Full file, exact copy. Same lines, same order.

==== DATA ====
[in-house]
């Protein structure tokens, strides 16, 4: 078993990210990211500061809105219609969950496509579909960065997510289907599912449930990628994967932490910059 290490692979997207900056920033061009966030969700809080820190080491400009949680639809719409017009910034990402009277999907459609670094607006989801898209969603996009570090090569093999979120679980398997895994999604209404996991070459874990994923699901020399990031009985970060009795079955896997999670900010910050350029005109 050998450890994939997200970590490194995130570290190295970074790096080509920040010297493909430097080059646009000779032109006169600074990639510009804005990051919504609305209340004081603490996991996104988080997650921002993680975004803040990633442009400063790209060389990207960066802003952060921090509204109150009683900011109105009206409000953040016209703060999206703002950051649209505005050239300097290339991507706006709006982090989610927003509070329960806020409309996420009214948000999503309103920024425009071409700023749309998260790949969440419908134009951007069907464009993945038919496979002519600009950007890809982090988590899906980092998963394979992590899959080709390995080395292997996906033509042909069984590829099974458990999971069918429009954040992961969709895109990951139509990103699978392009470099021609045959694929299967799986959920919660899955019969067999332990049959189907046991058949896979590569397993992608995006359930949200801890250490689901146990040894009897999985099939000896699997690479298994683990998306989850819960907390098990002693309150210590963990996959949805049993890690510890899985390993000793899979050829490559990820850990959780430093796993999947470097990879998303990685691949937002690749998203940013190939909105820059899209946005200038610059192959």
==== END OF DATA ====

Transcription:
[in-house]
């Protein structure tokens, strides 16, 4: 078993990210990211500061809105219609969950496509579909960065997510289907599912449930990628994967932490910059 290490692979997207900056920033061009966030969700809080820190080491400009949680639809719409017009910034990402009277999907459609670094607006989801898209969603996009570090090569093999979120679980398997895994999604209404996991070459874990994923699901020399990031009985970060009795079955896997999670900010910050350029005109 050998450890994939997200970590490194995130570290190295970074790096080509920040010297493909430097080059646009000779032109006169600074990639510009804005990051919504609305209340004081603490996991996104988080997650921002993680975004803040990633442009400063790209060389990207960066802003952060921090509204109150009683900011109105009206409000953040016209703060999206703002950051649209505005050239300097290339991507706006709006982090989610927003509070329960806020409309996420009214948000999503309103920024425009071409700023749309998260790949969440419908134009951007069907464009993945038919496979002519600009950007890809982090988590899906980092998963394979992590899959080709390995080395292997996906033509042909069984590829099974458990999971069918429009954040992961969709895109990951139509990103699978392009470099021609045959694929299967799986959920919660899955019969067999332990049959189907046991058949896979590569397993992608995006359930949200801890250490689901146990040894009897999985099939000896699997690479298994683990998306989850819960907390098990002693309150210590963990996959949805049993890690510890899985390993000793899979050829490559990820850990959780430093796993999947470097990879998303990685691949937002690749998203940013190939909105820059899209946005200038610059192959």